If the original Short Circuit brought us a mechanised version of E.T, this sequel is more a chromium Crocodile Dundee. Number Five, a military robot which received the spark of life, turned peacenik, and renamed himself Johnny Five, answers a distress call from his co-creator (Stevens) to join him in the Big City. His naive candour and sociological observations provide simple humour (of punks: 'Whoah! Human porcupines!'), as does his unwitting involvement in a bank robbery; and a terrific set piece is his attempt to prompt love-struck Stevens from afar by way of the '50s manual Dating Dos and Don'ts for Modern Teens. Though the direction by TV veteran Johnson is a little sparing of the big screen, and though the saccharine monitor keeps lurching dangerously into the red, this is that rare thing - a moderately intelligent kids' film, and a sequel that is better than the original. But why, when the theme is the prejudice encountered in Johnny Five's quest for acceptance among humans, is his Indian friend an absurd stereotype played by a blacked-up white actor?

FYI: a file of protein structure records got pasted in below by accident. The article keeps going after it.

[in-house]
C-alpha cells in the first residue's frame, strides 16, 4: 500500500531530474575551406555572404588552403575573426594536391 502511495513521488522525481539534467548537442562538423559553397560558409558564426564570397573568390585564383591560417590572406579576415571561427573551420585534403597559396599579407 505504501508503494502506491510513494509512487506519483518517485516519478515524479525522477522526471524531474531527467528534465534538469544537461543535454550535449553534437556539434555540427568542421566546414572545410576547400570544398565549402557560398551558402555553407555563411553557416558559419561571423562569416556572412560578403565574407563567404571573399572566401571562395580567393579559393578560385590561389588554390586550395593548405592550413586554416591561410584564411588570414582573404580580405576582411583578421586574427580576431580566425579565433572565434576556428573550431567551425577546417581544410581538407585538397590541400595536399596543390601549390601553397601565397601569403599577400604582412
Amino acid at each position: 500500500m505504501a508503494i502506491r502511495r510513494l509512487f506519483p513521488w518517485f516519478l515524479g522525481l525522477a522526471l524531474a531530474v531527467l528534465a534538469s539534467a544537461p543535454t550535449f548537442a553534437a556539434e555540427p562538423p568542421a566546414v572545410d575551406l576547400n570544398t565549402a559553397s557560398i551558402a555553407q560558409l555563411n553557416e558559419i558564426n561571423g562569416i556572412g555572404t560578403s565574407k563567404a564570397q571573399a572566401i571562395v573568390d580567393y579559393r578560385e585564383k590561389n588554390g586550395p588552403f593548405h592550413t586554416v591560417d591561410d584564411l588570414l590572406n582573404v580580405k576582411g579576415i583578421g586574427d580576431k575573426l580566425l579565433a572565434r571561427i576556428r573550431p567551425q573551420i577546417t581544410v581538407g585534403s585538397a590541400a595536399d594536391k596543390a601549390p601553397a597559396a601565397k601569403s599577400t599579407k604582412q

Cast and crew
|Screenwriter:||Steven S Wilson, Brent Maddock|